Scientists at the University of Leeds have developed an advanced aqueous lubricant technology that promises significant relief for individuals who suffer from dry mouth conditions. According to laboratory tests, this novel saliva substitute is four to five times more effective than existing commercially available products.
The key to the success of this groundbreaking solution lies in its unique molecular structure. Under a powerful microscope, the substance, known as a microgel, forms a lattice-like network or sponge that binds onto the surface of the mouth. Surrounding the microgel is a hydrogel made from polysaccharides, which effectively traps water. This dual-function mechanism ensures long-lasting hydration for the mouth.
Unlike many existing products, which only provide short-term relief due to their inability to bind to the mouth’s surface, the University of Leeds’ saliva substitute offers a longer-lasting effect. Frequent reapplication is no longer necessary, and individuals can enjoy extended comfort while speaking or eating.
In laboratory evaluations, the newly developed substance, available in dairy protein and vegan potato protein versions, outperformed eight commercial saliva substitutes, including well-known brands such as Biotene and Oralieve. The benchmarking tests involved an artificial tongue-like surface and did not include human subjects.
Compared to the commercially available products, which experienced a loss of between 23% to 58% of lubricant, the saliva substitute developed at Leeds only lost 7%. The dairy version of the microgel showed slightly superior performance to the vegan version.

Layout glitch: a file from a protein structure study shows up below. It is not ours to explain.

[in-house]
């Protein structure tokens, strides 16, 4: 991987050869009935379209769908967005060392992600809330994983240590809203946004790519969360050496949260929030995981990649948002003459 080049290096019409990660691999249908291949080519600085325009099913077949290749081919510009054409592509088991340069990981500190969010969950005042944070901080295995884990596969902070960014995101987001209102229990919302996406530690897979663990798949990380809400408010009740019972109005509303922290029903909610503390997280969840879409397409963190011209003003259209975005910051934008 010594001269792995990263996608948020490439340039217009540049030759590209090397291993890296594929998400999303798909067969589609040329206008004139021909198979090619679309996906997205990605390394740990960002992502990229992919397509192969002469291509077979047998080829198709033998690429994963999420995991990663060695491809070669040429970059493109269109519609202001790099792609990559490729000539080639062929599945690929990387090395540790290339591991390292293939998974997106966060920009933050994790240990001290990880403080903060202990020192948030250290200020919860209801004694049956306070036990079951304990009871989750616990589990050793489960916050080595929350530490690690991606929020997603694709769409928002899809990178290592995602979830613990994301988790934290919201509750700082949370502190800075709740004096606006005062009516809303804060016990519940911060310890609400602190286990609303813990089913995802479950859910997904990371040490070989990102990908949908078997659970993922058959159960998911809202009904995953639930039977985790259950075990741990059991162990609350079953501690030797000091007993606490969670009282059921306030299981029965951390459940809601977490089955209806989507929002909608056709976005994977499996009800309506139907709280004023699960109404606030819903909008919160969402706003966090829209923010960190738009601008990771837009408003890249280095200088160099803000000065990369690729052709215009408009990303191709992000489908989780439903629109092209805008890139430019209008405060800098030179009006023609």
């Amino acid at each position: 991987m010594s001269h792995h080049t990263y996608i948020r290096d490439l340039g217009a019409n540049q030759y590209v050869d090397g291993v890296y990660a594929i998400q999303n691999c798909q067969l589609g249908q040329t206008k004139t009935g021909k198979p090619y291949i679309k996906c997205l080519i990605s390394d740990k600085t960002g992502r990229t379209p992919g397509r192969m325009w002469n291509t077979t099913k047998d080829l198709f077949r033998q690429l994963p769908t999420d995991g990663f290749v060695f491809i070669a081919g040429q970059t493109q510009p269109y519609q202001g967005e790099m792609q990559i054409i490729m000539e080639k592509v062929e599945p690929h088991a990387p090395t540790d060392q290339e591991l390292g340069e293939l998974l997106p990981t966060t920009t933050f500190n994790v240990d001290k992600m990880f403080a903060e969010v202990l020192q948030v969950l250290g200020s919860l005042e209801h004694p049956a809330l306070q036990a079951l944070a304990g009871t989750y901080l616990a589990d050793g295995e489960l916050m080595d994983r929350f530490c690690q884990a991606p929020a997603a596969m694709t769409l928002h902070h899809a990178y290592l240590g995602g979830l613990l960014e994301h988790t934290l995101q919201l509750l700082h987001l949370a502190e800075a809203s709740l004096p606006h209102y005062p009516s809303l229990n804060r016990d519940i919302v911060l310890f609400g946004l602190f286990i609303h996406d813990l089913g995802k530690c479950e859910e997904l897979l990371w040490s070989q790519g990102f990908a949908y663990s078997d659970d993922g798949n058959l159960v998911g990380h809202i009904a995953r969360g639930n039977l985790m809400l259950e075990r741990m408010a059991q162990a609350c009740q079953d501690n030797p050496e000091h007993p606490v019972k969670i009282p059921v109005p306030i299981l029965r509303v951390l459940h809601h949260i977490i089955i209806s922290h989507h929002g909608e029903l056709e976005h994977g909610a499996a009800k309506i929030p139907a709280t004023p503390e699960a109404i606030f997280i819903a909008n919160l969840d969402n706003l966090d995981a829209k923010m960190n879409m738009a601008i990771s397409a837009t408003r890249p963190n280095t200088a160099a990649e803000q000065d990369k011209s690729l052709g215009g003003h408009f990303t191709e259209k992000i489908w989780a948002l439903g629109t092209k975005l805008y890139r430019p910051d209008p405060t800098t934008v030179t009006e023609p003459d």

These promising results indicate that the University of Leeds’ innovation has the potential to relieve dry mouth symptoms up to five times longer than existing products. The unique microgel formula demonstrates high moisturization, strong binding with the mouth’s surfaces, and effective lubrication, ensuring a more comfortable experience for individuals while eating and talking.
The substances used in the production of this saliva substitute, such as proteins and carbohydrates from dairy and plants, are both non-toxic to humans and non-caloric.
While the current testing has been limited to laboratory analysis, the scientific team is optimistic that human trials will yield similar results. The researchers are working towards translating their lubricant technology into commercially available products, with the aim of vastly improving the quality of life for individuals suffering from debilitating dry mouth conditions.
Q: What is the significance of the newly developed saliva substitute?
A: Laboratory tests demonstrate that the saliva substitute developed by scientists at the University of Leeds is four to five times more effective than existing commercially available products for treating dry mouth conditions.
Q: How does the saliva substitute work?
A: The saliva substitute’s unique molecular structure, composed of a microgel and polysaccharide-based hydrogel, binds to the surface of the mouth and effectively traps water, providing long-lasting hydration.
Q: Why is this innovation important?
A: Dry mouth, or xerostomia, affects around one in ten people and can lead to discomfort swallowing, malnutrition, and dental problems. By offering extended relief, this saliva substitute alleviates healthcare burdens associated with dry mouth conditions.
Scientific Reports. (2023). Benchmarking of a microgel-reinforced hydrogel-based aqueous lubricant against commercial saliva substitutes. doi.org/10.1038/s41598-023-46108-w.